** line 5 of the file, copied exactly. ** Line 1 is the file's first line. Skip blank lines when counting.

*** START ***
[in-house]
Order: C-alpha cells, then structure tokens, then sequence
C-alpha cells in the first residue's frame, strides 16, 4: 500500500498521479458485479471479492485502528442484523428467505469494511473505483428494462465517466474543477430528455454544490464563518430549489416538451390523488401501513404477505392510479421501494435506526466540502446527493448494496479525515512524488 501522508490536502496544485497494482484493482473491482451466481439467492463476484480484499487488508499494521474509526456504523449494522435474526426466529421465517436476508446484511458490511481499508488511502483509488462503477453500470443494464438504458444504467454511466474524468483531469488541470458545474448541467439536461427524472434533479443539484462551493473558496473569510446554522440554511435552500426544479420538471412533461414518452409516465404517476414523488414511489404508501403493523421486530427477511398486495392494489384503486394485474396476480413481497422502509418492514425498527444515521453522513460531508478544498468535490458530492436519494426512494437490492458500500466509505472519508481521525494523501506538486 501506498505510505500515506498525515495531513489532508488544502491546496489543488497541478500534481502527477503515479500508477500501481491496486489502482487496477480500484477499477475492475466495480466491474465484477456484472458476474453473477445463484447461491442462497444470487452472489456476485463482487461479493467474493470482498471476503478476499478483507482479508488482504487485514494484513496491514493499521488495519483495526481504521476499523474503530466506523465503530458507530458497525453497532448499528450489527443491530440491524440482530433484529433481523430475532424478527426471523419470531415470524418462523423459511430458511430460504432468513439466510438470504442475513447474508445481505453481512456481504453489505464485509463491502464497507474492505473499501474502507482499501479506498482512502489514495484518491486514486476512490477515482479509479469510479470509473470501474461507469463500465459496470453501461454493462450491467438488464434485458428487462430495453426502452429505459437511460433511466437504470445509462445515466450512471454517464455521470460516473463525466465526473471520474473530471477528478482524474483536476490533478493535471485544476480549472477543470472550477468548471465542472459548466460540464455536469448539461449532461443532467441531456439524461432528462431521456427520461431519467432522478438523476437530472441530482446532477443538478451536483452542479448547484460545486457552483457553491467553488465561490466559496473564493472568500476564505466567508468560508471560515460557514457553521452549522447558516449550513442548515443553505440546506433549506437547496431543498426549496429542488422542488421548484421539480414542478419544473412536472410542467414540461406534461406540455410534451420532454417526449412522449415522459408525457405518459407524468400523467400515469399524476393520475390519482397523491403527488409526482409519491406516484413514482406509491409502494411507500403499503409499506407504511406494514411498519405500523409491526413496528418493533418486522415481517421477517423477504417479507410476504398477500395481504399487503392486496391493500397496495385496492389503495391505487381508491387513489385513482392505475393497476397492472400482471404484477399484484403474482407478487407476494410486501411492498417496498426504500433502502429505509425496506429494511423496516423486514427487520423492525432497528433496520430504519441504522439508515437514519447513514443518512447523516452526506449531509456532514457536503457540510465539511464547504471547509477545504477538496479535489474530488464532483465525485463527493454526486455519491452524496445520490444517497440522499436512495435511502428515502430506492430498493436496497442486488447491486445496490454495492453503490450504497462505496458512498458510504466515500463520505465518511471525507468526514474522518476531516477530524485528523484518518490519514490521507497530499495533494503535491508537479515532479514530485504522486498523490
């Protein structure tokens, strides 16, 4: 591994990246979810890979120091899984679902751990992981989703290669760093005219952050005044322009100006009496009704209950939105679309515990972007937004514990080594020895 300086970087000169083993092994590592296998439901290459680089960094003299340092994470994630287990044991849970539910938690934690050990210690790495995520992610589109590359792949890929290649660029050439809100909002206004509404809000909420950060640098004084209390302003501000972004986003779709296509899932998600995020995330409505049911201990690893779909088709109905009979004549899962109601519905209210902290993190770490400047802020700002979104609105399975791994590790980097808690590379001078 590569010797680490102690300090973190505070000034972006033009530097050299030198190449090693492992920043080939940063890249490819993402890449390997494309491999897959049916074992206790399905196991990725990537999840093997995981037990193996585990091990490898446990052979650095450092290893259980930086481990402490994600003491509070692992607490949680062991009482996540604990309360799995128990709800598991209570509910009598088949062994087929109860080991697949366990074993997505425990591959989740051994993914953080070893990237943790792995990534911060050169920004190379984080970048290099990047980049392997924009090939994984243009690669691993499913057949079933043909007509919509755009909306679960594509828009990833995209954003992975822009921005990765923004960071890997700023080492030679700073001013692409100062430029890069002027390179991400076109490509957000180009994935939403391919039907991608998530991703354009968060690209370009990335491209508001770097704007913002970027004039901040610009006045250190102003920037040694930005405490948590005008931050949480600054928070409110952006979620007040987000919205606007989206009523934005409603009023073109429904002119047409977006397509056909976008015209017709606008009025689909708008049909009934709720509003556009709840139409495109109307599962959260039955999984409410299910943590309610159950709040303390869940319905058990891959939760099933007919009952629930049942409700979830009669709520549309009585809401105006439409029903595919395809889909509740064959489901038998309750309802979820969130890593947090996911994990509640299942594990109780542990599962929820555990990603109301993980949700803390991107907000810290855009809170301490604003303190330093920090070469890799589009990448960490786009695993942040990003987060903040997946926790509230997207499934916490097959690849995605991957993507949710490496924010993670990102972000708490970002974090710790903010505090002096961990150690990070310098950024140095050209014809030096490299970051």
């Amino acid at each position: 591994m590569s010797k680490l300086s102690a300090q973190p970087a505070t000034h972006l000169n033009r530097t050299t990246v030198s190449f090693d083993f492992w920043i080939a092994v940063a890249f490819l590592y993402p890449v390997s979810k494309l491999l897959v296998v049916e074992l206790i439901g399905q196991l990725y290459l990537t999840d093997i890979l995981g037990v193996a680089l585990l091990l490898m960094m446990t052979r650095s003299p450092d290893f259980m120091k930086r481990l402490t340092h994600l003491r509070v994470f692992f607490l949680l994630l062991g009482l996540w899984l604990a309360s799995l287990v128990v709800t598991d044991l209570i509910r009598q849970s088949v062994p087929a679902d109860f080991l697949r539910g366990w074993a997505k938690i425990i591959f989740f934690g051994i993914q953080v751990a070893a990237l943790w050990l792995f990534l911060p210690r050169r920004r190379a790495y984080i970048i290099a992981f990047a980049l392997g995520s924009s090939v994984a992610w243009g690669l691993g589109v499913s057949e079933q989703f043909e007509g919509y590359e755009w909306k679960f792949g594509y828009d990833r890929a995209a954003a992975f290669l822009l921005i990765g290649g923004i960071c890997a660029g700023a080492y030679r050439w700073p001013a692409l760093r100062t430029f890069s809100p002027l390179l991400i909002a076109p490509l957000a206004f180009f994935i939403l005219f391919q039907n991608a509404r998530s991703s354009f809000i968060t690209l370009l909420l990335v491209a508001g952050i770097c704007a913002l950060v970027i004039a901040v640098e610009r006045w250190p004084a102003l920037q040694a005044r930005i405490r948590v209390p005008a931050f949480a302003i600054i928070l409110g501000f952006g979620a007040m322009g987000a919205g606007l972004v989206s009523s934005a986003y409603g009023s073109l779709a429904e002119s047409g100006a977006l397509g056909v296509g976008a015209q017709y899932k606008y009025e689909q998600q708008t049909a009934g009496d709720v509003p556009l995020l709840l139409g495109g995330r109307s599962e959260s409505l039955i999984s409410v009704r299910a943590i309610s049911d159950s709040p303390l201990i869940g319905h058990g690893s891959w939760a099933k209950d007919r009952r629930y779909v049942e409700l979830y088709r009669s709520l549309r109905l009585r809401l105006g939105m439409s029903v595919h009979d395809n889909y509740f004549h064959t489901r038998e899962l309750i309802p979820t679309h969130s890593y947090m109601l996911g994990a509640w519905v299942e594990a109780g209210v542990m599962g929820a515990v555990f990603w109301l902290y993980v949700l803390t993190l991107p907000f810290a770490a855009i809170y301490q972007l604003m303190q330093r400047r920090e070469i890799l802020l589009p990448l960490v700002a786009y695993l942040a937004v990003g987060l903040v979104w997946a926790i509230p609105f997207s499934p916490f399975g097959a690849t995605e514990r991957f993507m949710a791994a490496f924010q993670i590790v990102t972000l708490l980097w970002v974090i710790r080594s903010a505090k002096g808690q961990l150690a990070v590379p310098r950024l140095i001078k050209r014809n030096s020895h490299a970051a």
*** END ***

């Amino acid at each position: 591994m590569s010797k680490l300086s102690a300090q973190p970087a505070t000034h972006l000169n033009r530097t050299t990246v030198s190449f090693d083993f492992w920043i080939a092994v940063a890249f490819l590592y993402p890449v390997s979810k494309l491999l897959v296998v049916e074992l206790i439901g399905q196991l990725y290459l990537t999840d093997i890979l995981g037990v193996a680089l585990l091990l490898m960094m446990t052979r650095s003299p450092d290893f259980m120091k930086r481990l402490t340092h994600l003491r509070v994470f692992f607490l949680l994630l062991g009482l996540w899984l604990a309360s799995l287990v128990v709800t598991d044991l209570i509910r009598q849970s088949v062994p087929a679902d109860f080991l697949r539910g366990w074993a997505k938690i425990i591959f989740f934690g051994i993914q953080v751990a070893a990237l943790w050990l792995f990534l911060p210690r050169r920004r190379a790495y984080i970048i290099a992981f990047a980049l392997g995520s924009s090939v994984a992610w243009g690669l691993g589109v499913s057949e079933q989703f043909e007509g919509y590359e755009w909306k679960f792949g594509y828009d990833r890929a995209a954003a992975f290669l822009l921005i990765g290649g923004i960071c890997a660029g700023a080492y030679r050439w700073p001013a692409l760093r100062t430029f890069s809100p002027l390179l991400i909002a076109p490509l957000a206004f180009f994935i939403l005219f391919q039907n991608a509404r998530s991703s354009f809000i968060t690209l370009l909420l990335v491209a508001g952050i770097c704007a913002l950060v970027i004039a901040v640098e610009r006045w250190p004084a102003l920037q040694a005044r930005i405490r948590v209390p005008a931050f949480a302003i600054i928070l409110g501000f952006g979620a007040m322009g987000a919205g606007l972004v989206s009523s934005a986003y409603g009023s073109l779709a429904e002119s047409g100006a977006l397509g056909v296509g976008a015209q017709y899932k606008y009025e689909q998600q708008t049909a009934g009496d709720v509003p556009l995020l709840l139409g495109g995330r109307s599962e959260s409505l039955i999984s409410v009704r299910a943590i309610s049911d159950s709040p303390l201990i869940g319905h058990g690893s891959w939760a099933k209950d007919r009952r629930y779909v049942e409700l979830y088709r009669s709520l549309r109905l009585r809401l105006g939105m439409s029903v595919h009979d395809n889909y509740f004549h064959t489901r038998e899962l309750i309802p979820t679309h969130s890593y947090m109601l996911g994990a509640w519905v299942e594990a109780g209210v542990m599962g929820a515990v555990f990603w109301l902290y993980v949700l803390t993190l991107p907000f810290a770490a855009i809170y301490q972007l604003m303190q330093r400047r920090e070469i890799l802020l589009p990448l960490v700002a786009y695993l942040a937004v990003g987060l903040v979104w997946a926790i509230p609105f997207s499934p916490f399975g097959a690849t995605e514990r991957f993507m949710a791994a490496f924010q993670i590790v990102t972000l708490l980097w970002v974090i710790r080594s903010a505090k002096g808690q961990l150690a990070v590379p310098r950024l140095i001078k050209r014809n030096s020895h490299a970051a």